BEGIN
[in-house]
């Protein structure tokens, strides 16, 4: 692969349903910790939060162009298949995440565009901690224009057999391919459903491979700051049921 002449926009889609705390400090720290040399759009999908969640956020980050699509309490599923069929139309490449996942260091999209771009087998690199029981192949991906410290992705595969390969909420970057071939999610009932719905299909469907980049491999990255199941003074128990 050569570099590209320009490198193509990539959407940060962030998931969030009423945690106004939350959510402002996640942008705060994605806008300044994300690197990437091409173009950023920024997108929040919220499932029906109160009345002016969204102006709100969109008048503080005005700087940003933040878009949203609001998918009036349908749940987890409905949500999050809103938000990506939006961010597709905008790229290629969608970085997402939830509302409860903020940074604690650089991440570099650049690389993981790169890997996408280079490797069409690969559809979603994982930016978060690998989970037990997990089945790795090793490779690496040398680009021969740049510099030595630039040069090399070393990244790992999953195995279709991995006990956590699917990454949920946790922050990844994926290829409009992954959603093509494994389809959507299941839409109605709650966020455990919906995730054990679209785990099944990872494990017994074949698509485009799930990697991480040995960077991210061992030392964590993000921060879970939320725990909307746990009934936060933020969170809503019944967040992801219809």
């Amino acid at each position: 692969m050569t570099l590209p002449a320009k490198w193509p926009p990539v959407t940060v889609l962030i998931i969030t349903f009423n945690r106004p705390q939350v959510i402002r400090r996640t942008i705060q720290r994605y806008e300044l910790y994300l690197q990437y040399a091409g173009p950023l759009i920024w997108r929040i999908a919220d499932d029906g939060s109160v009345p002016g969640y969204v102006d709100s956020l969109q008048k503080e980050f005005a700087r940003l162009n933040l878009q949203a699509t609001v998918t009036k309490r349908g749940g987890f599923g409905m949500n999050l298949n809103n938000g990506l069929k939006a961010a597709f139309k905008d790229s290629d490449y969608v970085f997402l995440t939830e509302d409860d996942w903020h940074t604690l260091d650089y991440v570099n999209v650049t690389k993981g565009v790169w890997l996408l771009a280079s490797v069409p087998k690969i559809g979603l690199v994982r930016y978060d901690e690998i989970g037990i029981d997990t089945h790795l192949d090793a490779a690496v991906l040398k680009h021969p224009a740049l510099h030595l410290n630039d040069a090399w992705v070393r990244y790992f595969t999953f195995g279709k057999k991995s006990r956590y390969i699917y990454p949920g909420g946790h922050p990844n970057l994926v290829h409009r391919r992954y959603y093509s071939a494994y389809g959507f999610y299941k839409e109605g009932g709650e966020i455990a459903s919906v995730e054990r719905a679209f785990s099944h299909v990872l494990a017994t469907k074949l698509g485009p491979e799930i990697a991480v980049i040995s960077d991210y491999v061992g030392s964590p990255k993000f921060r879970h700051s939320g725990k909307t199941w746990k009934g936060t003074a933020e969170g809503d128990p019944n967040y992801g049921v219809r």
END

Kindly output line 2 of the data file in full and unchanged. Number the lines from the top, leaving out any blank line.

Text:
């Protein structure tokens, strides 16, 4: 692969349903910790939060162009298949995440565009901690224009057999391919459903491979700051049921 002449926009889609705390400090720290040399759009999908969640956020980050699509309490599923069929139309490449996942260091999209771009087998690199029981192949991906410290992705595969390969909420970057071939999610009932719905299909469907980049491999990255199941003074128990 050569570099590209320009490198193509990539959407940060962030998931969030009423945690106004939350959510402002996640942008705060994605806008300044994300690197990437091409173009950023920024997108929040919220499932029906109160009345002016969204102006709100969109008048503080005005700087940003933040878009949203609001998918009036349908749940987890409905949500999050809103938000990506939006961010597709905008790229290629969608970085997402939830509302409860903020940074604690650089991440570099650049690389993981790169890997996408280079490797069409690969559809979603994982930016978060690998989970037990997990089945790795090793490779690496040398680009021969740049510099030595630039040069090399070393990244790992999953195995279709991995006990956590699917990454949920946790922050990844994926290829409009992954959603093509494994389809959507299941839409109605709650966020455990919906995730054990679209785990099944990872494990017994074949698509485009799930990697991480040995960077991210061992030392964590993000921060879970939320725990909307746990009934936060933020969170809503019944967040992801219809």